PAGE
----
After the Elon Musk deal, what is the future of twitter?

by Shreyas Nair  |  27th May, 2022 in Uncliche

No other social network has so much going on in its timeline. Since the social media mogul announced he would be buying a controlling stake in the company, there has been much speculation about Twitter’s future.

Elon Musk’s deal to buy Twitter is raising a lot of questions about the future of the social media platform. Many people are wondering if this will mean big changes for Twitter and whether or not it can survive in a world where tech giants like Musk are competing for control.

So what does this mean for Twitter users, Twitter marketing, and the future of Twitter? Only time will tell, but for now, we can only speculate. But first, let’s take a step back and look at how we got here.

The beginning

Twitter was founded in 2006 by Jack Dorsey, Evan Williams, Biz Stone, and Noah Glass. The social media platform quickly gained popularity and became a powerful tool for communication and networking. In 2010, Twitter was one of the most popular social media platforms on the internet, with an expected user base of over 300 million users by 2024.

Twitter has over 19 different funding rounds, including pre-IPO, IPO, and post-IPO, and raised $4.4 billion in funding. Meanwhile, the company lost a cumulative $861 million as a public firm and reported a profit of less than half of its earnings since going public in 2013.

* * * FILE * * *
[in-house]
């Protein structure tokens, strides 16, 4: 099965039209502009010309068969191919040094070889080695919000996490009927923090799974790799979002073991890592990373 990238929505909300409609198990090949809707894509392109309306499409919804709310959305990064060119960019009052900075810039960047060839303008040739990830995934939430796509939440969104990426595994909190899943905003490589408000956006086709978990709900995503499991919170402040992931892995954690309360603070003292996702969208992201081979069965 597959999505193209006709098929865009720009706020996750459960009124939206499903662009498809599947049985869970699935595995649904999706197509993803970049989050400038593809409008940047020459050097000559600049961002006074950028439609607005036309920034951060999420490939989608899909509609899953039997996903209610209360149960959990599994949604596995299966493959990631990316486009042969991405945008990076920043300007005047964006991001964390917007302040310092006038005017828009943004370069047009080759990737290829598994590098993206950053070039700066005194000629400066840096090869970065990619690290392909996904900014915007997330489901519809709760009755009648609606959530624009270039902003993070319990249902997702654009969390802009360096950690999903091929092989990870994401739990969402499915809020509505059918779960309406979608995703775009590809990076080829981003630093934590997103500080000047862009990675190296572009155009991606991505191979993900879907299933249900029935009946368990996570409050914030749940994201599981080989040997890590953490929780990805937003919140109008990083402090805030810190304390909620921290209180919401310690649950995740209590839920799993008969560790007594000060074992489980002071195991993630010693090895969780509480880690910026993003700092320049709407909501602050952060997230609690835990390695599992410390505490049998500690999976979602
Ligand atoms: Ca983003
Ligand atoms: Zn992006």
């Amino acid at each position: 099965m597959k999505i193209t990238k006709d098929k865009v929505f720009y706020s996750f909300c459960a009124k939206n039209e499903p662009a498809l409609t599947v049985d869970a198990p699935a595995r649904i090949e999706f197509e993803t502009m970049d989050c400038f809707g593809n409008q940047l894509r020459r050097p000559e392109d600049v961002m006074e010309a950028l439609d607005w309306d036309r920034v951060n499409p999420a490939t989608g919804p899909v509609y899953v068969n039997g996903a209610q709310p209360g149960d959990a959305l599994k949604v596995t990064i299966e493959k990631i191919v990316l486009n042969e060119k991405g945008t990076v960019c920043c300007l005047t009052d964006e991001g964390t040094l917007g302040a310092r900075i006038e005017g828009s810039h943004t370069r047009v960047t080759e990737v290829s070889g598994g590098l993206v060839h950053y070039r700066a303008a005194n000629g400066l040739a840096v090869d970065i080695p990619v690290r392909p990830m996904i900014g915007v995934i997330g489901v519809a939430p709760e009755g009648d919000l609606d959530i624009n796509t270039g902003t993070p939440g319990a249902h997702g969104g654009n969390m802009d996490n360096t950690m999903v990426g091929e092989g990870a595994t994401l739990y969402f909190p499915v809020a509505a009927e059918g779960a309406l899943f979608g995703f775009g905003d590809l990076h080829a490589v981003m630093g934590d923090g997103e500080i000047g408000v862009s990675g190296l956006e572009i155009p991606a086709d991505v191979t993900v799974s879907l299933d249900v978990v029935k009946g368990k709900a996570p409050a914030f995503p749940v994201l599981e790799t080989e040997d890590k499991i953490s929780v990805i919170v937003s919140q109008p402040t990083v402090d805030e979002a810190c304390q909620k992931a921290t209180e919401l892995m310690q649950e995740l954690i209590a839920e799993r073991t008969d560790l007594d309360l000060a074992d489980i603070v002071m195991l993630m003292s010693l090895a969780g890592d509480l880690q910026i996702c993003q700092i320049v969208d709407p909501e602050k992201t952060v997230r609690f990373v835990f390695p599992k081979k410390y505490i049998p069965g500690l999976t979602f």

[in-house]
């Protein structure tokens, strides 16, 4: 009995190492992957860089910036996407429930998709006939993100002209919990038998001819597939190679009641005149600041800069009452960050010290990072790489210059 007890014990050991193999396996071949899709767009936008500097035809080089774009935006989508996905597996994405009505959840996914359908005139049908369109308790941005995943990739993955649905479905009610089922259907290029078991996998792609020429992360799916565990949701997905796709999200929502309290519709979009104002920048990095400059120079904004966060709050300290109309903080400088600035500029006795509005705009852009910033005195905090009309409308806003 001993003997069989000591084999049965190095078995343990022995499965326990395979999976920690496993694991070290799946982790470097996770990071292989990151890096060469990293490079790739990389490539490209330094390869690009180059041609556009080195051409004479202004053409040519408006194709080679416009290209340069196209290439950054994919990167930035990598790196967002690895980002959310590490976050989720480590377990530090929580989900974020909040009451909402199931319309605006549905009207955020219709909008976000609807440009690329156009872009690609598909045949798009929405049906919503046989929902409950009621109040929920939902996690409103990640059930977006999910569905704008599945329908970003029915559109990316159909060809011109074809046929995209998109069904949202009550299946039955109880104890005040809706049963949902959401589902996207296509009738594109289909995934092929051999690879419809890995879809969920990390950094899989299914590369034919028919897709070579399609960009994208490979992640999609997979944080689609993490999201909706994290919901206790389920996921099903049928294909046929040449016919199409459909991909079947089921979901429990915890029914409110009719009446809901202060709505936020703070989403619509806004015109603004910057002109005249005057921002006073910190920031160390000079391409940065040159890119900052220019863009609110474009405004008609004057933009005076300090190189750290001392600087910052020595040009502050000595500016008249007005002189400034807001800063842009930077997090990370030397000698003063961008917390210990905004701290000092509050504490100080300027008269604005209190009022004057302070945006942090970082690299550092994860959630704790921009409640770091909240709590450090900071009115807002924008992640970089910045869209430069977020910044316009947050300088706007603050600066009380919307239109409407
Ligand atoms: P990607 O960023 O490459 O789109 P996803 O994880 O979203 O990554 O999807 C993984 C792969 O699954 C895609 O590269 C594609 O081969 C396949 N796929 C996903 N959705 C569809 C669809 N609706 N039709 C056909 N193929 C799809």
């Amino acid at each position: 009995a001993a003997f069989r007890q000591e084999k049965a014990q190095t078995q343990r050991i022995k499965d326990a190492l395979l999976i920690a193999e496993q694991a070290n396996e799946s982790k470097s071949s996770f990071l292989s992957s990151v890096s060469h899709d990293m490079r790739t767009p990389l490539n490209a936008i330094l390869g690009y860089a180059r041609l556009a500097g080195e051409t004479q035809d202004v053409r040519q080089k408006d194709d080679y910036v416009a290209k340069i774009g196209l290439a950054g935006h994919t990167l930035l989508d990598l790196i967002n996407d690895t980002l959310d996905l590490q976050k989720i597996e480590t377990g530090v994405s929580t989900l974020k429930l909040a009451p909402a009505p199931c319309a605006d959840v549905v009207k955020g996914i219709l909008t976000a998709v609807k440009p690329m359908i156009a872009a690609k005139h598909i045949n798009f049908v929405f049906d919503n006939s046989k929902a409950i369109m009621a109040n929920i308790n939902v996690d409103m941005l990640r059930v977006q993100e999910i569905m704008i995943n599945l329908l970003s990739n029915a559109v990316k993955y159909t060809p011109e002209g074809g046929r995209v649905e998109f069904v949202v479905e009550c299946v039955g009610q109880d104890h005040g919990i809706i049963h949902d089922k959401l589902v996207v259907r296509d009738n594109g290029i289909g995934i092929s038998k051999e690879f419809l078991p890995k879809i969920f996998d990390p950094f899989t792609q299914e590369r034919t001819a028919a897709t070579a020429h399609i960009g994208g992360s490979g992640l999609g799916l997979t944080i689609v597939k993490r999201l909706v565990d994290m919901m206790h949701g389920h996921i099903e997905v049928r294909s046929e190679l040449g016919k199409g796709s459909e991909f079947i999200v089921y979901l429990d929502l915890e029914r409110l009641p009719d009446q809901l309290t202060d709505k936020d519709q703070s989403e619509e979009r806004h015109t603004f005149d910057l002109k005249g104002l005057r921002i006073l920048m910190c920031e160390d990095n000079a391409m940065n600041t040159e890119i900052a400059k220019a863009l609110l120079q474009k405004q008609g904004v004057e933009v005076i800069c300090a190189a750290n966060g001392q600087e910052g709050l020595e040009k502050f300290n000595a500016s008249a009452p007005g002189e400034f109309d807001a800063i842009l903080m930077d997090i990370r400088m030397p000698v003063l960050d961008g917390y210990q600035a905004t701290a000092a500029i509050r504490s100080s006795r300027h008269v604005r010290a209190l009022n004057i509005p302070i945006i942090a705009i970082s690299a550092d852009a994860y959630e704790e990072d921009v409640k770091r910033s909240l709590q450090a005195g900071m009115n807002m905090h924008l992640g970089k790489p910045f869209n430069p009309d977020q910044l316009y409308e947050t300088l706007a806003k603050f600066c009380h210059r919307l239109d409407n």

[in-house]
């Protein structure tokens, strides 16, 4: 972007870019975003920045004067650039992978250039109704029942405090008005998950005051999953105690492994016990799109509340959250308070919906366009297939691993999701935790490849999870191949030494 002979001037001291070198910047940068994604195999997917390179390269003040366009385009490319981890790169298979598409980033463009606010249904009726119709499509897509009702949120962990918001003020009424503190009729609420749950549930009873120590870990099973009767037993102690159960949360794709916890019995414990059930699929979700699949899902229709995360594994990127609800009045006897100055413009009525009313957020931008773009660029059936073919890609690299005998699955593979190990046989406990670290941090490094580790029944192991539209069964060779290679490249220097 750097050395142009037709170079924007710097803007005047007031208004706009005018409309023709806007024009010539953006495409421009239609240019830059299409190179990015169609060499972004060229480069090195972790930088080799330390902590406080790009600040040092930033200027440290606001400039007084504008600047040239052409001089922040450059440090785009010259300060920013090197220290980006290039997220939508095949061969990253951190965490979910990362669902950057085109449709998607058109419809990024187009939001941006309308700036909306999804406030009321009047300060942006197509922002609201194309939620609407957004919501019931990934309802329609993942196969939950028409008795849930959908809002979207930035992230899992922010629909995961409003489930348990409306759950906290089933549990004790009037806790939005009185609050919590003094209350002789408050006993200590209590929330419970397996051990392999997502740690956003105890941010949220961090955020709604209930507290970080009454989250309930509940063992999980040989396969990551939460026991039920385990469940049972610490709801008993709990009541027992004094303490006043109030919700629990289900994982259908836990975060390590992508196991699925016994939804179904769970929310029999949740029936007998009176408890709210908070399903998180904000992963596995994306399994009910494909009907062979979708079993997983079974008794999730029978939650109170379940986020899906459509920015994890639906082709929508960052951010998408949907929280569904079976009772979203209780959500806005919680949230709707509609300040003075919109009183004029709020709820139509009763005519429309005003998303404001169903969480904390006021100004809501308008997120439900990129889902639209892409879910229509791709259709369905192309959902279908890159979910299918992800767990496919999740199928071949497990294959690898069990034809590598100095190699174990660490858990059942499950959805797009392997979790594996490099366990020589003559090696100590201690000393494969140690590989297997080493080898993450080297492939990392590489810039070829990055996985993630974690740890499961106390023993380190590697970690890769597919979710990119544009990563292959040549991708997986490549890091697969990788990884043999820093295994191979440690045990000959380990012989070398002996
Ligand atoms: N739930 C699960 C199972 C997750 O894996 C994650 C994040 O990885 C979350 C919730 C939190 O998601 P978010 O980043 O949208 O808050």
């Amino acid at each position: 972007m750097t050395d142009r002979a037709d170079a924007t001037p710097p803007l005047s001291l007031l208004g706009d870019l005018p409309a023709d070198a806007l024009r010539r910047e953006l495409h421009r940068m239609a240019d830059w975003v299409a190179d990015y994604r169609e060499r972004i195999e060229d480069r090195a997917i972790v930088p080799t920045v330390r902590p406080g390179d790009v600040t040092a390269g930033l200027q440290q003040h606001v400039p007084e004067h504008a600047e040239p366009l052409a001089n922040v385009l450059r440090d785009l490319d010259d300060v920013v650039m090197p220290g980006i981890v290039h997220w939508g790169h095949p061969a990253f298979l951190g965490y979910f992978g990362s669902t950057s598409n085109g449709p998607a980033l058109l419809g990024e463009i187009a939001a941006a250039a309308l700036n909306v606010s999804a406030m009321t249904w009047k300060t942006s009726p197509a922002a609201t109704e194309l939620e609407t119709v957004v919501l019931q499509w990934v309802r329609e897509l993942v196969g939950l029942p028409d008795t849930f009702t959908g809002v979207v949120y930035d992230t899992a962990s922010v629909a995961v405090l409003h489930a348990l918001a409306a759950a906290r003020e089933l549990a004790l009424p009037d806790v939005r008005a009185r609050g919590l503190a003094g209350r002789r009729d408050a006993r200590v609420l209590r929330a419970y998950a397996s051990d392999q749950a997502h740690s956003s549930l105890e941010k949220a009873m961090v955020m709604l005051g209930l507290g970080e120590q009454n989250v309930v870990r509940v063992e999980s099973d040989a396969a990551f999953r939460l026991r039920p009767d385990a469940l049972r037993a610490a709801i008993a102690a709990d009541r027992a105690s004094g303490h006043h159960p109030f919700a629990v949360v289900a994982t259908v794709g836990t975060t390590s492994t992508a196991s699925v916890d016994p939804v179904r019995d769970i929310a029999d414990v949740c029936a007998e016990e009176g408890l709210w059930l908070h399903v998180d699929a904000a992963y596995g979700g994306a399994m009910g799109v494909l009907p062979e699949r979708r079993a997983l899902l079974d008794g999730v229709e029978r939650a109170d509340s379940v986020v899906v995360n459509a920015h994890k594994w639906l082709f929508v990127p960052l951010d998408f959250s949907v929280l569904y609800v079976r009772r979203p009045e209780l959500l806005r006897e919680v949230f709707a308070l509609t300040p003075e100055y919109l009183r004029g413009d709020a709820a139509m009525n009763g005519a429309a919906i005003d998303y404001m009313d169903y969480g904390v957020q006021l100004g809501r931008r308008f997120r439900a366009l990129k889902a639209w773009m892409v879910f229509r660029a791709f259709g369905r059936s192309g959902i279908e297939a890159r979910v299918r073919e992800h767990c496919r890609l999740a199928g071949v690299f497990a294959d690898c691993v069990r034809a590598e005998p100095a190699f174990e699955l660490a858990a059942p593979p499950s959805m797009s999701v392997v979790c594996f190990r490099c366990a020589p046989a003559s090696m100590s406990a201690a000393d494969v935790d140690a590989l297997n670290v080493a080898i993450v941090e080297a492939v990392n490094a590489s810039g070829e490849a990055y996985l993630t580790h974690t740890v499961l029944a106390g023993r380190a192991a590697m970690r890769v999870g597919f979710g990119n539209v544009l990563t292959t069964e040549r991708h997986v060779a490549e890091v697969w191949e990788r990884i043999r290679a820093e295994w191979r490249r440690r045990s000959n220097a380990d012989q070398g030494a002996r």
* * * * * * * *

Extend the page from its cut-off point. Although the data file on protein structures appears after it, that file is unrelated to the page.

Musk’s Twitter deal

On 2nd May, a simple Monday afternoon, Twitter’s board of directors accepted tech mogul Elon Musk’s $44 billion offer to take the company private. Based on its financial performance, it was surprising to see that the company was valued at $30 billion a day before Musk’s investment was revealed.

The announcement sent shockwaves through the tech industry and set off a frenzy of speculation about what this could mean for Twitter, its users, and the future of social media.

What does this mean for Twitter?

The short answer is: we don’t know yet. It’s too soon to tell what effect, if any, this deal will have on Twitter, Twitter marketing strategies, and its users. But there are some potential consequences that we can predict.

Free speech and content moderation

Elon Musk has frequently expressed the opinion that Twitter’s content moderators intervene a lot on the platform. He has called for relaxing Twitter’s content restrictions and described the need for a platform free from content moderation.

This could mean big changes for Twitter, including a shift towards more controversial content or even the creation of a new platform that is less regulated.

Introducing the ‘edit’ button

Before his bid for Twitter, Musk had asked his followers if they wanted an edit button in a Twitter poll.

Users of the platform have since long called for an ‘edit’ button, but there are concerns on how to execute it. While it would allow users to fix typos or errors in a Tweet without losing any replies, retweets, or likes, it could also affect the platform’s transparency if not executed correctly.